This blog post was first published on Southern in Seattle on October 7, 2019.
Some might consider Chrstian Dior a late bloomer when he debuted his first collection on February 12, 1947 at the age of 42. There’s something to be said about taking your time because his fashion debut made international headlines and the clothing was heralded as “The New Look.” Not everyone loved the debut, saying it was wasteful during a time when many were still suffering from wartime woes. Others deemed the shape too sensuous. Regardless, Christian Dior forged ahead, and he is thought by some to have modernized fashion more than any other designer.
I had the pleasure of visiting Christian Dior – From Paris to the World at the Dallas Museum of Art, not once but twice, during the summer of 2019. The exhibit debuted in Denver, CO at the Denver Art Museum. The Victoria & Albert Museum in London put on its own Dior retrospective in early 2019. Apparently, Dior was on the brain.
Dior’s First Visit to America
In 1947, Mr. Dior made his first trip to America to Dallas, Texas to accept the prestigious Neiman Marcus Award for his distinguished contribution to fashion. This began a long friendship between Stanley Marcus and Mr. Dior, who allowed Dallas to host the only American show of Dior’s 1954 H line collection.
The fashion house of Dior has a history of rich talent. After Mr. Dior’s untimely passing in 1957, the young Yves Saint Laurent took the design helm from 1958 – 1960. He left to open his own couture house in 1961.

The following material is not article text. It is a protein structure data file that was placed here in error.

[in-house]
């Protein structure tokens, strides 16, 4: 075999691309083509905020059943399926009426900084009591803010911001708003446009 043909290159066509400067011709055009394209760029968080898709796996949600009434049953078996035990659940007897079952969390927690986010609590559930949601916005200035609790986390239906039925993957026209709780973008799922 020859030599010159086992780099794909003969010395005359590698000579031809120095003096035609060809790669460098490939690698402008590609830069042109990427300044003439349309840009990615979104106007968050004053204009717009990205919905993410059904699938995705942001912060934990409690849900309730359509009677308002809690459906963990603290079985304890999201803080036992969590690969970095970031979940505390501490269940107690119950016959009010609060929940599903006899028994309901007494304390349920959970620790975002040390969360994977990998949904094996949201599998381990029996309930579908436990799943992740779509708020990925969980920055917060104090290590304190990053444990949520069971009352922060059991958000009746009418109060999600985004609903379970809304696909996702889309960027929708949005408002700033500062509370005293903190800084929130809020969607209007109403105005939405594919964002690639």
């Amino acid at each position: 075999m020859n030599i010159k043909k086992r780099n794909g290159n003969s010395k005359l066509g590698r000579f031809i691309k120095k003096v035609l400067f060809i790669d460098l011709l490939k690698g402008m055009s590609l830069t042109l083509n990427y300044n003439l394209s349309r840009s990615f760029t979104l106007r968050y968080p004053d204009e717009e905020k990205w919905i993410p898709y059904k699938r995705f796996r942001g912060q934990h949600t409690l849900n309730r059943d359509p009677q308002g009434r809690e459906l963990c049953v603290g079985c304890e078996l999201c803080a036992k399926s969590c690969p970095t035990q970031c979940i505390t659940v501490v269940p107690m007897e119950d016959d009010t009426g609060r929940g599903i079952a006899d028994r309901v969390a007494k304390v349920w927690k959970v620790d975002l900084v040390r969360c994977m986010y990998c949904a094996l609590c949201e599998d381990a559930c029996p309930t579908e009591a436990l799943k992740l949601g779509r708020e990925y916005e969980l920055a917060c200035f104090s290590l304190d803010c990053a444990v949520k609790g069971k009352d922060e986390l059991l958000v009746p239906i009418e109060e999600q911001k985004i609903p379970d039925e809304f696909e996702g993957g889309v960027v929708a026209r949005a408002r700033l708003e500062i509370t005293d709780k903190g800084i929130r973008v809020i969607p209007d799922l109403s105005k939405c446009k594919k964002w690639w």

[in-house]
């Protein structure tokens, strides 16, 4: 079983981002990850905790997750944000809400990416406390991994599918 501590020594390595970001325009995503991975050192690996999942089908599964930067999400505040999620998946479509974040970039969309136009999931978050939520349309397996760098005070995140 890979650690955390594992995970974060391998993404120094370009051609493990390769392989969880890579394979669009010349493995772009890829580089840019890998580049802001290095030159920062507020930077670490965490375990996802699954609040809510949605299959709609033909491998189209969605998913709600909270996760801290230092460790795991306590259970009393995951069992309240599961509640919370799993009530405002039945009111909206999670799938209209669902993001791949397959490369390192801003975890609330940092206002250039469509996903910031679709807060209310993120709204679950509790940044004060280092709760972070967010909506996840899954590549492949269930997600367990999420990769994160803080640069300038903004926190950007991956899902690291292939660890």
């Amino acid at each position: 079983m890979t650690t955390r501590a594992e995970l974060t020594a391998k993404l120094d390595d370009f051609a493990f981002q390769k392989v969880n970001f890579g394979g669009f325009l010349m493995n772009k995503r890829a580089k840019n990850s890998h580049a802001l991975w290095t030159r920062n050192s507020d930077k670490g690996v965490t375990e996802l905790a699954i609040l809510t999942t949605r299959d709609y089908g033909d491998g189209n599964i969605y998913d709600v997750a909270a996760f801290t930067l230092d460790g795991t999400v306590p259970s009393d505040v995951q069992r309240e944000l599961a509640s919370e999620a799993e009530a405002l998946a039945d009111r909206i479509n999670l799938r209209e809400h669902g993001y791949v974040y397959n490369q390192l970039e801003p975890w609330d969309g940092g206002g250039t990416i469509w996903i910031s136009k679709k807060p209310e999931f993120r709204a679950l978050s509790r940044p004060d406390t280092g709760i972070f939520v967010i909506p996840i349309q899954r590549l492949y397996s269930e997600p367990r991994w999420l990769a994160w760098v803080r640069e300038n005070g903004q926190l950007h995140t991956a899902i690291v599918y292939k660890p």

From there, Marc Bohan assumed the reins for 29 years. During this time, he continued Dior’s classic elegance and dressed Princess Grace of Monaco and her daughters, Caroline and Stephanie. Curiously, very few Bohan pieces were displayed in this exhibit despite his long run as creative director.
Gianfranco Ferre led the design at Dior from 1989 – 1996, shocking the fashion world that a non-French designer was appointed.
The mercurial John Galliano served as Dior’s creative director from 1997 – 2011, imbuing every collection with his signature provocative flair. The DMA exhibit featured many Galliano designs, no doubt for their show-stopping effect.
After Galliano’s sudden dismissal in early 2011 following anti-Semitic remarks he made to Italian tourists in a Paris bar, Dior did a 180 by naming the “minimalist” Raf Simons as artistic director in 2012. If you’ve not seen the documentary “Dior and I” about Mr. Simons’ debut collection for Dior, rent it. It will give you an appreciation for the artistry, talent and attention to detail that is required of a well-regarded, famous fashion house. Many of my favorite pieces from the exhibit are by Mr. Simons. His work at Dior was elegant and quietly dramatic, especially when juxtaposed with Galliano.
Maria Grazia Chiuri, the first woman artistic director for Dior, has been in the post since 2016. Her designs are modern and in touch with what is happening in the world.
The exhibit spanned eight rooms and easily took 3-4 hours to fully enjoy. Mr. Dior could not have dreamed his fashion house would display a vast archive of Dior designs in Dallas, Texas, 72 years after first traveling there. Many fashion houses have come and gone, yet Dior endures.
“By being natural and sincere, one often can create revolutions without having sought them.”―Christian Dior
A few more…
All photos are my own.